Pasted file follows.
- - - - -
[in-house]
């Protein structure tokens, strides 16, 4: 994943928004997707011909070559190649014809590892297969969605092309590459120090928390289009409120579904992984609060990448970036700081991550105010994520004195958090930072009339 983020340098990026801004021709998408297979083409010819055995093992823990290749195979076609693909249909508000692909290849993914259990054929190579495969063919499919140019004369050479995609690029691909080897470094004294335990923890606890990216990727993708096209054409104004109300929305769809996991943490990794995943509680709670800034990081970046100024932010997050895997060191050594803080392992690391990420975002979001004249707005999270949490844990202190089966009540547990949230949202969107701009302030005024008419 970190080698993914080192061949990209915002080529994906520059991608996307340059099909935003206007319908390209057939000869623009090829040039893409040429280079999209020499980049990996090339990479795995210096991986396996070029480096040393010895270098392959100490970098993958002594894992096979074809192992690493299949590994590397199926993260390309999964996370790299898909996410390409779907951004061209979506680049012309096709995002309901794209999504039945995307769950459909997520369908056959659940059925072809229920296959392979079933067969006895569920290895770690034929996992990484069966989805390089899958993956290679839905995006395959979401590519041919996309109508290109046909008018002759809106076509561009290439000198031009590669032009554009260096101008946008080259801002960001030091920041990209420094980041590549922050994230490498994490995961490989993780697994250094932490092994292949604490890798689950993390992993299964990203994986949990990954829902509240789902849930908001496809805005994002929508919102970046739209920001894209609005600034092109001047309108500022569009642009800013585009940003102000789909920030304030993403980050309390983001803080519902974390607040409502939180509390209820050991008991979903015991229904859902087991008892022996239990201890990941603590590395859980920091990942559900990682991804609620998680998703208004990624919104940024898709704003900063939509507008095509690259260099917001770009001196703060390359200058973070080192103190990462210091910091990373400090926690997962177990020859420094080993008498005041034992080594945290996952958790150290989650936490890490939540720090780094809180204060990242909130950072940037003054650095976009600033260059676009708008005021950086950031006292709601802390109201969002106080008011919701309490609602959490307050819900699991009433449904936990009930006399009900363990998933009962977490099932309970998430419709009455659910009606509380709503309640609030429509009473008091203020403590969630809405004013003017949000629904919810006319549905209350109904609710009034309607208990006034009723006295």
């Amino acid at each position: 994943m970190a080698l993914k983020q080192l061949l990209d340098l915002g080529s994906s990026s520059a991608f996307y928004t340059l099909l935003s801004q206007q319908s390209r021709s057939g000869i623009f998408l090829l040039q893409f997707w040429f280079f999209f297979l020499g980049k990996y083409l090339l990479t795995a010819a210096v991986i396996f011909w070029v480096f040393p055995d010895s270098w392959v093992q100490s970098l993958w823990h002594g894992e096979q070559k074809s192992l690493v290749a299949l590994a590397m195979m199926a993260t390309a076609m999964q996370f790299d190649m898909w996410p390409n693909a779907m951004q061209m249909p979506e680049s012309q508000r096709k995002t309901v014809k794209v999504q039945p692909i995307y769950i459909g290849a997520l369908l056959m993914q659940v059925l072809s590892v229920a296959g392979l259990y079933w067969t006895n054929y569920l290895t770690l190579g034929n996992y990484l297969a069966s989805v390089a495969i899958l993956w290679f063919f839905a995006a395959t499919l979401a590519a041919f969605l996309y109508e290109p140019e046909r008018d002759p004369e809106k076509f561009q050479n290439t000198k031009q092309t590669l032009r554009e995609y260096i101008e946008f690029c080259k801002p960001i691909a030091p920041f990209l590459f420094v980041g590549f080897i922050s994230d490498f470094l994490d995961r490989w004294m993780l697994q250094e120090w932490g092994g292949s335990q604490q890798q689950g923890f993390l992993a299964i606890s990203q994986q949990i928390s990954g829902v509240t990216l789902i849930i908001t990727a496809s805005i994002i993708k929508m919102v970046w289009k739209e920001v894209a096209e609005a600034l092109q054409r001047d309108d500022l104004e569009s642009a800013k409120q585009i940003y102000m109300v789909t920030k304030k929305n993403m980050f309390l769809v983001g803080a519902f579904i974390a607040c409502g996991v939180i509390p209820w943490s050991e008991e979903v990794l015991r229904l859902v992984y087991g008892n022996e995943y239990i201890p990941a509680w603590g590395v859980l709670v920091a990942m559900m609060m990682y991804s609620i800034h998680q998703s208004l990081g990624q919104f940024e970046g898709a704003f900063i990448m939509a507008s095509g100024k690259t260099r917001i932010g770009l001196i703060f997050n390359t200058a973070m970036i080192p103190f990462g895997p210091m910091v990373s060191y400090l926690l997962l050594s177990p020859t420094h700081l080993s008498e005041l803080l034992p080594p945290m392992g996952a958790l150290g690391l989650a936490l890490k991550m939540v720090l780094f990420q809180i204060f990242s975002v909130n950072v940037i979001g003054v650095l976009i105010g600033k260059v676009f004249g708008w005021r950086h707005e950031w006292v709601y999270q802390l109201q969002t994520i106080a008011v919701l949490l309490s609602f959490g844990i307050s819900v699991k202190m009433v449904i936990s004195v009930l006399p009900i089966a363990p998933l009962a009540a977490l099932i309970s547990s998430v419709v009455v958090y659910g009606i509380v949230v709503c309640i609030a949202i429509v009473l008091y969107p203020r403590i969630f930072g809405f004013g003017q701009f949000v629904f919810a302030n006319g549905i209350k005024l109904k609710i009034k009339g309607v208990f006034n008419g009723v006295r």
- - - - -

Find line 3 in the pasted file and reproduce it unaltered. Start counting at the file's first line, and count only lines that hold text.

């Amino acid at each position: 994943m970190a080698l993914k983020q080192l061949l990209d340098l915002g080529s994906s990026s520059a991608f996307y928004t340059l099909l935003s801004q206007q319908s390209r021709s057939g000869i623009f998408l090829l040039q893409f997707w040429f280079f999209f297979l020499g980049k990996y083409l090339l990479t795995a010819a210096v991986i396996f011909w070029v480096f040393p055995d010895s270098w392959v093992q100490s970098l993958w823990h002594g894992e096979q070559k074809s192992l690493v290749a299949l590994a590397m195979m199926a993260t390309a076609m999964q996370f790299d190649m898909w996410p390409n693909a779907m951004q061209m249909p979506e680049s012309q508000r096709k995002t309901v014809k794209v999504q039945p692909i995307y769950i459909g290849a997520l369908l056959m993914q659940v059925l072809s590892v229920a296959g392979l259990y079933w067969t006895n054929y569920l290895t770690l190579g034929n996992y990484l297969a069966s989805v390089a495969i899958l993956w290679f063919f839905a995006a395959t499919l979401a590519a041919f969605l996309y109508e290109p140019e046909r008018d002759p004369e809106k076509f561009q050479n290439t000198k031009q092309t590669l032009r554009e995609y260096i101008e946008f690029c080259k801002p960001i691909a030091p920041f990209l590459f420094v980041g590549f080897i922050s994230d490498f470094l994490d995961r490989w004294m993780l697994q250094e120090w932490g092994g292949s335990q604490q890798q689950g923890f993390l992993a299964i606890s990203q994986q949990i928390s990954g829902v509240t990216l789902i849930i908001t990727a496809s805005i994002i993708k929508m919102v970046w289009k739209e920001v894209a096209e609005a600034l092109q054409r001047d309108d500022l104004e569009s642009a800013k409120q585009i940003y102000m109300v789909t920030k304030k929305n993403m980050f309390l769809v983001g803080a519902f579904i974390a607040c409502g996991v939180i509390p209820w943490s050991e008991e979903v990794l015991r229904l859902v992984y087991g008892n022996e995943y239990i201890p990941a509680w603590g590395v859980l709670v920091a990942m559900m609060m990682y991804s609620i800034h998680q998703s208004l990081g990624q919104f940024e970046g898709a704003f900063i990448m939509a507008s095509g100024k690259t260099r917001i932010g770009l001196i703060f997050n390359t200058a973070m970036i080192p103190f990462g895997p210091m910091v990373s060191y400090l926690l997962l050594s177990p020859t420094h700081l080993s008498e005041l803080l034992p080594p945290m392992g996952a958790l150290g690391l989650a936490l890490k991550m939540v720090l780094f990420q809180i204060f990242s975002v909130n950072v940037i979001g003054v650095l976009i105010g600033k260059v676009f004249g708008w005021r950086h707005e950031w006292v709601y999270q802390l109201q969002t994520i106080a008011v919701l949490l309490s609602f959490g844990i307050s819900v699991k202190m009433v449904i936990s004195v009930l006399p009900i089966a363990p998933l009962a009540a977490l099932i309970s547990s998430v419709v009455v958090y659910g009606i509380v949230v709503c309640i609030a949202i429509v009473l008091y969107p203020r403590i969630f930072g809405f004013g003017q701009f949000v629904f919810a302030n006319g549905i209350k005024l109904k609710i009034k009339g309607v208990f006034n008419g009723v006295r």